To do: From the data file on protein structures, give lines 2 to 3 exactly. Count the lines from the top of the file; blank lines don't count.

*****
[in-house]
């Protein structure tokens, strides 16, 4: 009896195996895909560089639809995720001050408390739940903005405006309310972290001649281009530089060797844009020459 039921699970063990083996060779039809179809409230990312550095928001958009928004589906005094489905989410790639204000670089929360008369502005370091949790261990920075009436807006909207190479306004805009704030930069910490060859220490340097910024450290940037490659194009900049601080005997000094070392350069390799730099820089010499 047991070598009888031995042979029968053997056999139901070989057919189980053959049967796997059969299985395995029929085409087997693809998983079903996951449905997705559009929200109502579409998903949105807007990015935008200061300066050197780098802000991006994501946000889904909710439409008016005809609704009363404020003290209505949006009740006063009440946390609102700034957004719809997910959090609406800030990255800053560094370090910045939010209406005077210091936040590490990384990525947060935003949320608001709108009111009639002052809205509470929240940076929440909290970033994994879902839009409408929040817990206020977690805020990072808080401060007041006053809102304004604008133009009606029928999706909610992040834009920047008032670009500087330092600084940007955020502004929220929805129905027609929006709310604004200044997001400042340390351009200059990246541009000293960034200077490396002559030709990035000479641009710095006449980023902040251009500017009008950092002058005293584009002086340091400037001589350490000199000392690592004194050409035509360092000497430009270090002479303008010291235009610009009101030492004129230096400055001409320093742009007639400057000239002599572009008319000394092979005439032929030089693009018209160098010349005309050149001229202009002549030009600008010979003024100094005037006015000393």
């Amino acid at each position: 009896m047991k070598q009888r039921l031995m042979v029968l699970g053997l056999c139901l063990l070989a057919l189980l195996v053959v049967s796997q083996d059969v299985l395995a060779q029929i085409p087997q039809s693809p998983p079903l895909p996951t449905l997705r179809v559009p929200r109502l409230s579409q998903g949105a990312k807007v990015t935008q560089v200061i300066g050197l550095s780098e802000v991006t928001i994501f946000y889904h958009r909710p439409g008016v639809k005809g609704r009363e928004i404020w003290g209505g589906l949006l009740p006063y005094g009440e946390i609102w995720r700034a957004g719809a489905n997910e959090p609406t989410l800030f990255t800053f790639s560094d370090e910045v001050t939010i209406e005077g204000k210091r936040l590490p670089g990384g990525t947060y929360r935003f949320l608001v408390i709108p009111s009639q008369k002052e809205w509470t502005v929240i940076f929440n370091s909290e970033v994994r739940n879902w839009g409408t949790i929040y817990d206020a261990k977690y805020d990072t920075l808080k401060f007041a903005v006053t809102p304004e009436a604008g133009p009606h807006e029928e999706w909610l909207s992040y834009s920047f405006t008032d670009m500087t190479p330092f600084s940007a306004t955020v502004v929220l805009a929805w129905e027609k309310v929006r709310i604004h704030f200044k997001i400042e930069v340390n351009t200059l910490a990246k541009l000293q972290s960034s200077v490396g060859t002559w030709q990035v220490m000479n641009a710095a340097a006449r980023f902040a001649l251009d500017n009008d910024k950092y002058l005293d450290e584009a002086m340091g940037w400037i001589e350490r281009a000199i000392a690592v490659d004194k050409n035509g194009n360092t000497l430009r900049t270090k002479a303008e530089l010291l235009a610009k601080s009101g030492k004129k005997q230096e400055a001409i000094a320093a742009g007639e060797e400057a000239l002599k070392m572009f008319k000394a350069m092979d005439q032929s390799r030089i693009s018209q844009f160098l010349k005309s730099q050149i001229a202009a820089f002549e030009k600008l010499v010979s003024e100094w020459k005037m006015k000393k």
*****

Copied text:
């Protein structure tokens, strides 16, 4: 009896195996895909560089639809995720001050408390739940903005405006309310972290001649281009530089060797844009020459 039921699970063990083996060779039809179809409230990312550095928001958009928004589906005094489905989410790639204000670089929360008369502005370091949790261990920075009436807006909207190479306004805009704030930069910490060859220490340097910024450290940037490659194009900049601080005997000094070392350069390799730099820089010499 047991070598009888031995042979029968053997056999139901070989057919189980053959049967796997059969299985395995029929085409087997693809998983079903996951449905997705559009929200109502579409998903949105807007990015935008200061300066050197780098802000991006994501946000889904909710439409008016005809609704009363404020003290209505949006009740006063009440946390609102700034957004719809997910959090609406800030990255800053560094370090910045939010209406005077210091936040590490990384990525947060935003949320608001709108009111009639002052809205509470929240940076929440909290970033994994879902839009409408929040817990206020977690805020990072808080401060007041006053809102304004604008133009009606029928999706909610992040834009920047008032670009500087330092600084940007955020502004929220929805129905027609929006709310604004200044997001400042340390351009200059990246541009000293960034200077490396002559030709990035000479641009710095006449980023902040251009500017009008950092002058005293584009002086340091400037001589350490000199000392690592004194050409035509360092000497430009270090002479303008010291235009610009009101030492004129230096400055001409320093742009007639400057000239002599572009008319000394092979005439032929030089693009018209160098010349005309050149001229202009002549030009600008010979003024100094005037006015000393």
């Amino acid at each position: 009896m047991k070598q009888r039921l031995m042979v029968l699970g053997l056999c139901l063990l070989a057919l189980l195996v053959v049967s796997q083996d059969v299985l395995a060779q029929i085409p087997q039809s693809p998983p079903l895909p996951t449905l997705r179809v559009p929200r109502l409230s579409q998903g949105a990312k807007v990015t935008q560089v200061i300066g050197l550095s780098e802000v991006t928001i994501f946000y889904h958009r909710p439409g008016v639809k005809g609704r009363e928004i404020w003290g209505g589906l949006l009740p006063y005094g009440e946390i609102w995720r700034a957004g719809a489905n997910e959090p609406t989410l800030f990255t800053f790639s560094d370090e910045v001050t939010i209406e005077g204000k210091r936040l590490p670089g990384g990525t947060y929360r935003f949320l608001v408390i709108p009111s009639q008369k002052e809205w509470t502005v929240i940076f929440n370091s909290e970033v994994r739940n879902w839009g409408t949790i929040y817990d206020a261990k977690y805020d990072t920075l808080k401060f007041a903005v006053t809102p304004e009436a604008g133009p009606h807006e029928e999706w909610l909207s992040y834009s920047f405006t008032d670009m500087t190479p330092f600084s940007a306004t955020v502004v929220l805009a929805w129905e027609k309310v929006r709310i604004h704030f200044k997001i400042e930069v340390n351009t200059l910490a990246k541009l000293q972290s960034s200077v490396g060859t002559w030709q990035v220490m000479n641009a710095a340097a006449r980023f902040a001649l251009d500017n009008d910024k950092y002058l005293d450290e584009a002086m340091g940037w400037i001589e350490r281009a000199i000392a690592v490659d004194k050409n035509g194009n360092t000497l430009r900049t270090k002479a303008e530089l010291l235009a610009k601080s009101g030492k004129k005997q230096e400055a001409i000094a320093a742009g007639e060797e400057a000239l002599k070392m572009f008319k000394a350069m092979d005439q032929s390799r030089i693009s018209q844009f160098l010349k005309s730099q050149i001229a202009a820089f002549e030009k600008l010499v010979s003024e100094w020459k005037m006015k000393k």